As well as consdierations for female offenders going through the CJS, female victims also face disproportionate challenges as they also go through the system. According to a survey by the Victims’ Commissioner, only 9% of woemn victims have confidence in the system. Many women have complained that the police “do not take their complaints seriously”. Women also face barriers to victims’ services, such as counselling and financial support.

This symposium will give policy makers, local authorities, criminal justice services, mental health professionals and other key stakeholders the opportunity to address this problem. It will review the current legislative framework, examine present government and third party reports on the challenges facing women in the CJS.


  • Examine current government policy for addressing the challenges facing women in the criminal justice system (CJS) 
  • Understand the ongoing delivery of the 2018 Female Offenders Strategy, as well as the 2019 Farmers Review, and what this means for stakeholders
  • Identify strategies for helping women back into employment and secure accommodation after leaving prison
  • Discuss how women victims, especially of crimes such as rape and domestic violence, can be better supported by the police
  • Explore the challenges female victims face as they go through the CJS and how this can be improved
  • Discuss how to improve conditions within female prisons, including how to reduce the incidence of self-harm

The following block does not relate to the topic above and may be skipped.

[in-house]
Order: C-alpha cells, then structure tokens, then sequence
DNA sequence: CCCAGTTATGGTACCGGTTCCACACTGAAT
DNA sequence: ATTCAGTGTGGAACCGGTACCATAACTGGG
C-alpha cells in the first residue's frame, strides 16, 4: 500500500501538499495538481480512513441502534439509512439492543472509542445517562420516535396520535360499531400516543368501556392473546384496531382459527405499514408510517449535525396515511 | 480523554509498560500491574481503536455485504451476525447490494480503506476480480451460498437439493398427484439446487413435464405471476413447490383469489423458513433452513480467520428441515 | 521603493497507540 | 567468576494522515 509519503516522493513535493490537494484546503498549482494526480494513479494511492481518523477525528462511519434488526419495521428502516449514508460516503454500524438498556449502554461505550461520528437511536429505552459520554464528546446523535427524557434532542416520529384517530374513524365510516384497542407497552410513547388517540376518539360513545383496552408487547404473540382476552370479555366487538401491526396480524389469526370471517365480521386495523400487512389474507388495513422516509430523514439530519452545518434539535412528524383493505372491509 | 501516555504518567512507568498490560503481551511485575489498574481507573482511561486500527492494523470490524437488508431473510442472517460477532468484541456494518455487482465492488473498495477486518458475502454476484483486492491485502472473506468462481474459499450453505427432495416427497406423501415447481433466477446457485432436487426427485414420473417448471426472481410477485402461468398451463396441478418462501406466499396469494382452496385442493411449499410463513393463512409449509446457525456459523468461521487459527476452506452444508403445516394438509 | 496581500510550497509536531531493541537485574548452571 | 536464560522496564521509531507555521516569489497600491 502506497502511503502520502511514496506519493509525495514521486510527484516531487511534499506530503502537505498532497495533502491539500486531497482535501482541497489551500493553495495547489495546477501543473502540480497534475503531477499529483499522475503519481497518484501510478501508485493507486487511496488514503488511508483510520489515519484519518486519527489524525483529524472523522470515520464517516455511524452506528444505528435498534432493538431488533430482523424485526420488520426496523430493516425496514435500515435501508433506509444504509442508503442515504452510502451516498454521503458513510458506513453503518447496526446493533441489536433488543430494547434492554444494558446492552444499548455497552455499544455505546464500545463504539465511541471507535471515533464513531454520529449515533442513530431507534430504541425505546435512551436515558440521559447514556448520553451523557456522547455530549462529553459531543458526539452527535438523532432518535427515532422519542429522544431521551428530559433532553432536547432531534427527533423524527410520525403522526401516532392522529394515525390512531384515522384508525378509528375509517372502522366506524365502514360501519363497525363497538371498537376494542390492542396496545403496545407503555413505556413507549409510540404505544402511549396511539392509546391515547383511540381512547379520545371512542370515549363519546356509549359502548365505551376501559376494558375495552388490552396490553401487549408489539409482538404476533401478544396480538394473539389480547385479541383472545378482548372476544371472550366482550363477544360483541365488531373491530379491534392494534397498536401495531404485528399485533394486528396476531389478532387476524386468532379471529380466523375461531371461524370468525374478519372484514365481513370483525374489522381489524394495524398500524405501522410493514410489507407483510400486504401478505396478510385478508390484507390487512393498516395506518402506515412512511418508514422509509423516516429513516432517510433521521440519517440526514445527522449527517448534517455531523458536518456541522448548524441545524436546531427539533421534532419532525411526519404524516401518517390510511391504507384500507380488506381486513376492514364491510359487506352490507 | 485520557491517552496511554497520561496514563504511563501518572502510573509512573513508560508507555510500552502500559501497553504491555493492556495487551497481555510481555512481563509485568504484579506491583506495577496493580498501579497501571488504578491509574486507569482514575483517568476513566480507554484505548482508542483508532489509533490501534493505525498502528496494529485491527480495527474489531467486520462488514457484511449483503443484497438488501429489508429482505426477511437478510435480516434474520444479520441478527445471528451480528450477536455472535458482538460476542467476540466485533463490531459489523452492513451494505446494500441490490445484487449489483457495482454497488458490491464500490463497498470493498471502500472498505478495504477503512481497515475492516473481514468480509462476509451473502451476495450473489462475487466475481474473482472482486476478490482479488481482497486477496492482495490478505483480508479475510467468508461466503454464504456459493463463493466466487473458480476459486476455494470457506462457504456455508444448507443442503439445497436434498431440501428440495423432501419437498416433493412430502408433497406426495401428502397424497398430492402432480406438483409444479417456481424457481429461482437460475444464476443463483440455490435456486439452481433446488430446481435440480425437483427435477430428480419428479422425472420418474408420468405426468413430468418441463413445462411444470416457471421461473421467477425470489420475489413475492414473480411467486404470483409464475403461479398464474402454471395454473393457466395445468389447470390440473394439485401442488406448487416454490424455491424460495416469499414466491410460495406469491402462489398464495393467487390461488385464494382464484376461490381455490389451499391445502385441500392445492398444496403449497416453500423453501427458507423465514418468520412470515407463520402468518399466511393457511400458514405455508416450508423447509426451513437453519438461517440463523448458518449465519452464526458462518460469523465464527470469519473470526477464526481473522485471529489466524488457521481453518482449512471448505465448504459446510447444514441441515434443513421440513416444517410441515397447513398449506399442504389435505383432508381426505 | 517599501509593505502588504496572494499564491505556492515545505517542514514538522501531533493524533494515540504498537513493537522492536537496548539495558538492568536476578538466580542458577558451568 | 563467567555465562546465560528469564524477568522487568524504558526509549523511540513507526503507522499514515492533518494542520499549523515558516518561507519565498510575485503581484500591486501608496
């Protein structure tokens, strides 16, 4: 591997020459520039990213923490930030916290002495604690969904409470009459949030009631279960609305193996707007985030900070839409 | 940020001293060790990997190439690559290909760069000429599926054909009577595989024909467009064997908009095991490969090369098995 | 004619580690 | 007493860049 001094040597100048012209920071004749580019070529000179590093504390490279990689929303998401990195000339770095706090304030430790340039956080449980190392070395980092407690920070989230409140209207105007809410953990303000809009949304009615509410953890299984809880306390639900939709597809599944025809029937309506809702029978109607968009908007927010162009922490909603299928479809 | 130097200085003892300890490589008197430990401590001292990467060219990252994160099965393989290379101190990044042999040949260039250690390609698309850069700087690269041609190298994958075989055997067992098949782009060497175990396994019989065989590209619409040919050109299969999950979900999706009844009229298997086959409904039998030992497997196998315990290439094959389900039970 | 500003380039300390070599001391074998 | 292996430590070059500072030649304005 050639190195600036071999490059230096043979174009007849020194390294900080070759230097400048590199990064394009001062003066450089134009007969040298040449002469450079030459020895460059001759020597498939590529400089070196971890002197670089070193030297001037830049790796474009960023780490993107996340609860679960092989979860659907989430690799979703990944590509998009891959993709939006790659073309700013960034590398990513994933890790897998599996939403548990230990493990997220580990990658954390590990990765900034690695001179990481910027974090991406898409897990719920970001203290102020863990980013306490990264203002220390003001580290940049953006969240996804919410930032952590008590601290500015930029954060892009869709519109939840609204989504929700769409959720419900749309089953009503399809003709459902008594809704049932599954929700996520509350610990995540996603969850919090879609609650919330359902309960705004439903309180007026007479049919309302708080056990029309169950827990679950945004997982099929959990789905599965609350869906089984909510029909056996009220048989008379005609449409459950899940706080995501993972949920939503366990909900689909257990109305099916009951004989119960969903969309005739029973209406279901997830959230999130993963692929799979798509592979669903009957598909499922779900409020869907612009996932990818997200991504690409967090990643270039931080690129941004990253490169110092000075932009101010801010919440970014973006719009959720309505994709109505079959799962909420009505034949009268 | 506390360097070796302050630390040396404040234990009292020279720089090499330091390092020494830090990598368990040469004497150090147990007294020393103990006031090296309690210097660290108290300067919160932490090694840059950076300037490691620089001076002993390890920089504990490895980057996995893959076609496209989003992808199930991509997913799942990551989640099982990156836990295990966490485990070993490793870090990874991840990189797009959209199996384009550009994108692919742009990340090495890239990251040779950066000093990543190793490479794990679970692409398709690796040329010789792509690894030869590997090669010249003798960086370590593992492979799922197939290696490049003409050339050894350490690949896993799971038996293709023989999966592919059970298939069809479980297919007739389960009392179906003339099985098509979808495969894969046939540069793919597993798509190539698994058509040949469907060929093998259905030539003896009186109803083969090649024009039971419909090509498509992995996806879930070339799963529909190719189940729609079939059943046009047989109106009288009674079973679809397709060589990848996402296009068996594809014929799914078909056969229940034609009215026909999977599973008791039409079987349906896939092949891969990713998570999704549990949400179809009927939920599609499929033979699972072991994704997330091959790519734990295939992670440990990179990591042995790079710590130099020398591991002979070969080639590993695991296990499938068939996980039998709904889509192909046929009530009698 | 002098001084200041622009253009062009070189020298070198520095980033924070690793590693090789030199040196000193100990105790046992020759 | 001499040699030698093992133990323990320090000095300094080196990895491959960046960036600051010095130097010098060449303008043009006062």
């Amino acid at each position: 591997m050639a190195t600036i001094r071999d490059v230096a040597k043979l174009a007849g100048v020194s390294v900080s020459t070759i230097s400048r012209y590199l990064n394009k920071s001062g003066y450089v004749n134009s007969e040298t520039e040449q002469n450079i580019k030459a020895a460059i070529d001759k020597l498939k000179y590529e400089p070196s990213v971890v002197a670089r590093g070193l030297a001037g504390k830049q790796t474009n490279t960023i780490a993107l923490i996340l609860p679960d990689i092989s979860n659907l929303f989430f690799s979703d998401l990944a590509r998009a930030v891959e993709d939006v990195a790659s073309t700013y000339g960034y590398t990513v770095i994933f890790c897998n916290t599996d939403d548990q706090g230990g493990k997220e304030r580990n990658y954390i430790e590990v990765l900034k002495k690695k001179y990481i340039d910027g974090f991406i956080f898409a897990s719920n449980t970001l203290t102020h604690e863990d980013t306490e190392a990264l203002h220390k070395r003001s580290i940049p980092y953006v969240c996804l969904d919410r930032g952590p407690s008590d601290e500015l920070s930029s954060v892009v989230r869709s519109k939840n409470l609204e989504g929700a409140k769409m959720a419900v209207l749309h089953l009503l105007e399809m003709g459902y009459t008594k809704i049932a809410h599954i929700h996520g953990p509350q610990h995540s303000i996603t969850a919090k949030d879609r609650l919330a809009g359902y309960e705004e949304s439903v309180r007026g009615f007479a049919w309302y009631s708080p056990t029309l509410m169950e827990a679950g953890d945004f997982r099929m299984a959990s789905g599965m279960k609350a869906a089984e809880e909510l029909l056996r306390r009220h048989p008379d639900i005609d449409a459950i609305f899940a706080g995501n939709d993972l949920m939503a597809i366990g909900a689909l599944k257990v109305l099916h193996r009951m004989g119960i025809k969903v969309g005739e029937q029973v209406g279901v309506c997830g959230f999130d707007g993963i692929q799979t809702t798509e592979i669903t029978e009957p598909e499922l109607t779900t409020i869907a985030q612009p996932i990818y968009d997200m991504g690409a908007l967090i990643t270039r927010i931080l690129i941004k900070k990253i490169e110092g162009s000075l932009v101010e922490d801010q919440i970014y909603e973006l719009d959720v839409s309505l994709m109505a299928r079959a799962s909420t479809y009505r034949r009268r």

• Learn about the role domestic violence plays in female offending and how this can be addressed at an earlier stage
  • Evaluate the consequences of high levels of child dependency and how to better support the children of female offenders
  • Share best practice in supporting BAME women’s needs
  • Explore alternatives to imprisonment for female offenders, including current government pilot schemes

Who Should Attend?

  • Police Services
  • Probation Officers
  • Community Rehabilitation Companies
  • Judges and Magistrates
  • Crown Prosecution Service
  • Criminal Justice Practitioners
  • Police and Crime Commissioners
  • Courts and Tribunal Service
  • Appeals Courts
  • Crime and Disorder Reduction Partnerships
  • Local Authority Officers and Councillors
  • Central Government and Agencies
  • Local Criminal Justice Boards
  • Prison and Probation Services
  • Neighbourhood Policing Teams
  • Social Workers and Social Services Officers
  • Women’s Centres
  • Refuge Organisations
  • Domestic Violence Co-ordinators
  • Safeguarding Adults Teams
  • Local Safeguarding Children Boards
  • Children and Young People Services
  • Family Services Officers
  • Family Protection Units
  • Health Service Professionals
  • Anti-Social Behaviour Coordinators
  • Youth Offending Teams
  • Youth Justice Boards
  • Offender Management Services
  • Legal Advisers and Solicitors
  • Legal Professionals
  • Community Safety Teams
  • Community Support Officers
  • Community Cohesion Officers
  • Community Engagement Officers
  • Community Relations Advisers
  • Family Engagement Workers
  • Revenue and Customs Prosecutions Teams
  • Neighbourhood Renewal Teams
  • Social Inclusion Officers
  • Policy Officers
  • Equal Opportunities Officers
  • Equality, Diversity and Human Rights Practitioners
  • Local Voluntary and Community Organisations
  • Third Sector Practitioners
  • Academics, Analysts and Researchers